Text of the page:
A Look at HTTP2 And its Improved Performance

A Look at HTTP/2 And its Improved Performance

A Look at HTTP/2 And its Improved Performance

HTTP/2 is the first version of HTTP since its release of HTTP1.1 in the year 1997.

The earlier versions of the HTTP protocol were actually designed for simple implementation, but this implementation of simplicity came at the cost of performance.

HTTP/1.x users had to use various connections to attain concurrency and also reduce latency. It did not compress the response headers and request and this caused unnecessary network traffic and also did not allow effective prioritization of resources. This finally resulted in poor utilization of the underlying TCP connection and etc.


Though these limitations were not fatal, but with the growth in scope, complexity and importance of web applications in our daily lives, the burden on the developers as well as the users continued to grow. And this is why the HTTP/2 was actually designed for.

The Story of SPDY and HTTP2

SPDY was a protocol that was developed by Google and its primary goal was to minimize the load latency of the web pages by addressing some of the performance limitations of HTTP/1.1. some of the prime objectives included

  1. 50% reduction in page loading time.
  2. Reduce deployment complexity and avoid any changes in the networking infrastructure
  3. Avoid any changes to content by website authors
  4. Collect real performance data to validate the experimental protocol.

The new protocol was supported in Chrome, Opera, Firefox and was also used by numerous sites like Google, Facebook, Twitter and etc. SPDY was in fact adopted by various industries. Observing this, the HTTP Working Group started a new effort to improve on the lessons learnt from SPDY. They delivered an official HTTP/2 standard and after a lot of discussion the SPDY specification was adopted by the new HTTP/2 protocol.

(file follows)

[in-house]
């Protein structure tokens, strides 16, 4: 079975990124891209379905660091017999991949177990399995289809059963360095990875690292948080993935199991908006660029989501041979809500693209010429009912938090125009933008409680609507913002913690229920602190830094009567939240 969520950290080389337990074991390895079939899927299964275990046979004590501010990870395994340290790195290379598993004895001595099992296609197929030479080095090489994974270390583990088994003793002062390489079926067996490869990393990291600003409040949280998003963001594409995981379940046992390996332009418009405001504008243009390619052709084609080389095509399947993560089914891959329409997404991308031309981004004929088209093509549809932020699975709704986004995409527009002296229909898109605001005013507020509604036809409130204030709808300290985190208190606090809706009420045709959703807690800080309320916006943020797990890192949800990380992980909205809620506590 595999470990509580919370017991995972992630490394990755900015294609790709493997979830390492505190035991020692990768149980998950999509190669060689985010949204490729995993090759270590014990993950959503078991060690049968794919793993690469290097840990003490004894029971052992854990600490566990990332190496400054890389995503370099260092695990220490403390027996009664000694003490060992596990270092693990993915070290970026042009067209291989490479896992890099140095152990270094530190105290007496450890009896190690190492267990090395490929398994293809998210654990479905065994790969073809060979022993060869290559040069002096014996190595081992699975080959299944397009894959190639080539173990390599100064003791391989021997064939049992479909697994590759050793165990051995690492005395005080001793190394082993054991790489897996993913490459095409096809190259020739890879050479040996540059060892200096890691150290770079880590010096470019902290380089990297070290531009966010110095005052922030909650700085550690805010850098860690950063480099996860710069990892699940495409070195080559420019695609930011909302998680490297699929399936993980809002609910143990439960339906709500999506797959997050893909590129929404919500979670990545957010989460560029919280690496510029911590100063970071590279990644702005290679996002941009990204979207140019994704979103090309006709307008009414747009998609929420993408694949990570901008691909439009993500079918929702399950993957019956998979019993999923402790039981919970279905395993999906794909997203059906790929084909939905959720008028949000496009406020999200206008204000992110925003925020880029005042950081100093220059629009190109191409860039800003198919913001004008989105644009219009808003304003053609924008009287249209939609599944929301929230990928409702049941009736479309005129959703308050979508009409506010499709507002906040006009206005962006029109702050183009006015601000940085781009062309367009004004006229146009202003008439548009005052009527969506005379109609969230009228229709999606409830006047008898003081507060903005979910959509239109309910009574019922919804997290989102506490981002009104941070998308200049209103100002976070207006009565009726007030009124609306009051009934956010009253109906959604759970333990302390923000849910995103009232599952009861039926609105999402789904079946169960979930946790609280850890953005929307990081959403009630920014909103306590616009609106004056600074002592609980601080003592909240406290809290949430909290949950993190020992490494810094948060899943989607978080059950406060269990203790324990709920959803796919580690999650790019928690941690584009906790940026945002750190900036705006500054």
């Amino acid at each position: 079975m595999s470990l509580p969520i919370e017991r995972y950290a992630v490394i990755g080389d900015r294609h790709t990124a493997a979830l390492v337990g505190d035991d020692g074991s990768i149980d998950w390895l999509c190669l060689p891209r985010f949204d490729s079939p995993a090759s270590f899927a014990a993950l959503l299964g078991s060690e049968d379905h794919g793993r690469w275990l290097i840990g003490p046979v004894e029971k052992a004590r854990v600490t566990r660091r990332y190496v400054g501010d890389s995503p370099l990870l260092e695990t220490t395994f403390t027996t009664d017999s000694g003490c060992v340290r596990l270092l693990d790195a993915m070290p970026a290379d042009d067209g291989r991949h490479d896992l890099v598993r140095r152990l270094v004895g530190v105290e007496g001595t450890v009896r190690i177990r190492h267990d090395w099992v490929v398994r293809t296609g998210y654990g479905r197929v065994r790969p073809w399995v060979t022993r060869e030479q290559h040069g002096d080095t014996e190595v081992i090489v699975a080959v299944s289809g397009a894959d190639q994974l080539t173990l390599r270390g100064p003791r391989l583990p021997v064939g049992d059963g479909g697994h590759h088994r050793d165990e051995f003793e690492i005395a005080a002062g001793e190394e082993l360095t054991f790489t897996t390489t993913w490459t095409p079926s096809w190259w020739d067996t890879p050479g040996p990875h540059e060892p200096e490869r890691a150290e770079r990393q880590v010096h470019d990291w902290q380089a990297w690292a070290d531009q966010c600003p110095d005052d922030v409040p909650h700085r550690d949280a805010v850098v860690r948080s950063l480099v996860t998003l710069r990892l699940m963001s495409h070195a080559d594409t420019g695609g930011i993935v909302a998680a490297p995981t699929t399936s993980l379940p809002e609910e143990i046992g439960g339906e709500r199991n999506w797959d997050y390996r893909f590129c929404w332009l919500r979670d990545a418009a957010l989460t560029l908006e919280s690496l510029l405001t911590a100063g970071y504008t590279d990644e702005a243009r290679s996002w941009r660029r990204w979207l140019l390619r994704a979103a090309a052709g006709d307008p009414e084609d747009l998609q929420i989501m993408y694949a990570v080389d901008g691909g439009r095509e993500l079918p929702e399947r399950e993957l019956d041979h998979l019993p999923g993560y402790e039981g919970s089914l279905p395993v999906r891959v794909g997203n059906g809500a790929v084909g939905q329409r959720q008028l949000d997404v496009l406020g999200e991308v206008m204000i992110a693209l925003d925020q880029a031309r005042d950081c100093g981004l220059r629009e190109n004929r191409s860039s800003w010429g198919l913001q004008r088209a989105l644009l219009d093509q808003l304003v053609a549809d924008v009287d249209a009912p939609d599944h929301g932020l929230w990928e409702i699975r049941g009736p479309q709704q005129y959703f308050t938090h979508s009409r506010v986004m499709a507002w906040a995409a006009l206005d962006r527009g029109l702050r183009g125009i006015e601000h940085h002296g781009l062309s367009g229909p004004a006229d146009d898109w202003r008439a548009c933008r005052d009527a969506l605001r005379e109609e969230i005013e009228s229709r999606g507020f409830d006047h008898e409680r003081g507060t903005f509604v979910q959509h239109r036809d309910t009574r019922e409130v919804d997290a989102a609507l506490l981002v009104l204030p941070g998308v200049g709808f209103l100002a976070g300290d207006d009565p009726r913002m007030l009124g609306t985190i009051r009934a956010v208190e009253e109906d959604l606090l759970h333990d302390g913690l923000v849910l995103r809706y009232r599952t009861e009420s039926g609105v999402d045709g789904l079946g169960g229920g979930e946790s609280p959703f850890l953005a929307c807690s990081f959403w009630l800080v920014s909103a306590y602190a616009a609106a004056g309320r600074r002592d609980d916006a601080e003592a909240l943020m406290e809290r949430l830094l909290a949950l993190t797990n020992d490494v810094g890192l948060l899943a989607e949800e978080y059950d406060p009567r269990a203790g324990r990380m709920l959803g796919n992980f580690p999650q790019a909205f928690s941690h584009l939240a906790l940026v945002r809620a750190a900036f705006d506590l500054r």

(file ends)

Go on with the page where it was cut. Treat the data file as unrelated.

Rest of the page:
The primary focus of HTTP2 was on improved performance and some key features included header compression, protocol negotiation, multiplexing and etc. The evolution helped browsers, servers and website developers gain real world experience as the protocol was developed. The result was that HTTP/2 standard became the best and most extensively tested standard.


HTTP/2 allows more effective use of network resources by introducing the header field compression and enabling multiple concurrent exchanges on the same connection. It enables interleaving of response and request messages on the same connection and uses effective coding for HTTP header fields. It allows to set priority of requests, thereby letting important requests to complete quickly and this ultimately helps in improving the performance.


Another thing which is very important is to note that HTTP/2 is extending, but not substituting the previous HTTP standards. The application semantics are the same and there were no changes made in the core concepts like HTTP methods, URIs, header fields, status codes and etc.

“In fact, the prime goal of HTTP/2 is to reduce the latency by allowing full requests and minimize protocol overhead and response multiplexing via effective compression HTTP headers. In order to implement these requirements, there is a supporting cast of protocol enhancements like new flow control, upgrade mechanisms, error handling and these features should be clearly understood by ever web developer to leverage in their applications.  “

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